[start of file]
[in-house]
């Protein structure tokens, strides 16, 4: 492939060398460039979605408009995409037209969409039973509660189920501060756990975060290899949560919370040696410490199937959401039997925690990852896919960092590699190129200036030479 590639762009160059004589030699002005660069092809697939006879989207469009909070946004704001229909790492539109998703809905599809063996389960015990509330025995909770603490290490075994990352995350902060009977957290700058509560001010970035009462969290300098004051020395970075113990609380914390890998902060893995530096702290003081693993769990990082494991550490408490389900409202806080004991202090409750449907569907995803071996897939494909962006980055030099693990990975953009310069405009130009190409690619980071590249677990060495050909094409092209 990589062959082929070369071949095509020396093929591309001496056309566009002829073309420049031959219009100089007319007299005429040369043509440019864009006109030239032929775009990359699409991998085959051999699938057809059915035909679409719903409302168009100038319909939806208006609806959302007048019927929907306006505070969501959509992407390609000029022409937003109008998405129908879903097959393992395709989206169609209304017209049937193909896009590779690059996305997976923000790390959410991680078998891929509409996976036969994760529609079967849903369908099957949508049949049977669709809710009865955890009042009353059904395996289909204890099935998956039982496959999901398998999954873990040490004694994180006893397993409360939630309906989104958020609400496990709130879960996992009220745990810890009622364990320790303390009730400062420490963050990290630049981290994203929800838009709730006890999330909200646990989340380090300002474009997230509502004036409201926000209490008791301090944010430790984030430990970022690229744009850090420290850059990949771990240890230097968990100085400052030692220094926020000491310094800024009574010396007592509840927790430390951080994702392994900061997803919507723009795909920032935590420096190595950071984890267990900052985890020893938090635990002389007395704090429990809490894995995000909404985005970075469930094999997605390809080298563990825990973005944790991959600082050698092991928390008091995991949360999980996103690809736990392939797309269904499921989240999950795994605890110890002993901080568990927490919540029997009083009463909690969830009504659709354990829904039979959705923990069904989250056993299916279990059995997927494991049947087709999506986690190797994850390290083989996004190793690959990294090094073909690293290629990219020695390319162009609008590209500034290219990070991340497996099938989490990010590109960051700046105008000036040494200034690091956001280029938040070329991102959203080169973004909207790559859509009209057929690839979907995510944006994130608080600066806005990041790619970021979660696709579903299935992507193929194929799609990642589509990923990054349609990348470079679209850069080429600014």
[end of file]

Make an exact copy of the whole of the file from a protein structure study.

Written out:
[in-house]
């Protein structure tokens, strides 16, 4: 492939060398460039979605408009995409037209969409039973509660189920501060756990975060290899949560919370040696410490199937959401039997925690990852896919960092590699190129200036030479 590639762009160059004589030699002005660069092809697939006879989207469009909070946004704001229909790492539109998703809905599809063996389960015990509330025995909770603490290490075994990352995350902060009977957290700058509560001010970035009462969290300098004051020395970075113990609380914390890998902060893995530096702290003081693993769990990082494991550490408490389900409202806080004991202090409750449907569907995803071996897939494909962006980055030099693990990975953009310069405009130009190409690619980071590249677990060495050909094409092209 990589062959082929070369071949095509020396093929591309001496056309566009002829073309420049031959219009100089007319007299005429040369043509440019864009006109030239032929775009990359699409991998085959051999699938057809059915035909679409719903409302168009100038319909939806208006609806959302007048019927929907306006505070969501959509992407390609000029022409937003109008998405129908879903097959393992395709989206169609209304017209049937193909896009590779690059996305997976923000790390959410991680078998891929509409996976036969994760529609079967849903369908099957949508049949049977669709809710009865955890009042009353059904395996289909204890099935998956039982496959999901398998999954873990040490004694994180006893397993409360939630309906989104958020609400496990709130879960996992009220745990810890009622364990320790303390009730400062420490963050990290630049981290994203929800838009709730006890999330909200646990989340380090300002474009997230509502004036409201926000209490008791301090944010430790984030430990970022690229744009850090420290850059990949771990240890230097968990100085400052030692220094926020000491310094800024009574010396007592509840927790430390951080994702392994900061997803919507723009795909920032935590420096190595950071984890267990900052985890020893938090635990002389007395704090429990809490894995995000909404985005970075469930094999997605390809080298563990825990973005944790991959600082050698092991928390008091995991949360999980996103690809736990392939797309269904499921989240999950795994605890110890002993901080568990927490919540029997009083009463909690969830009504659709354990829904039979959705923990069904989250056993299916279990059995997927494991049947087709999506986690190797994850390290083989996004190793690959990294090094073909690293290629990219020695390319162009609008590209500034290219990070991340497996099938989490990010590109960051700046105008000036040494200034690091956001280029938040070329991102959203080169973004909207790559859509009209057929690839979907995510944006994130608080600066806005990041790619970021979660696709579903299935992507193929194929799609990642589509990923990054349609990348470079679209850069080429600014």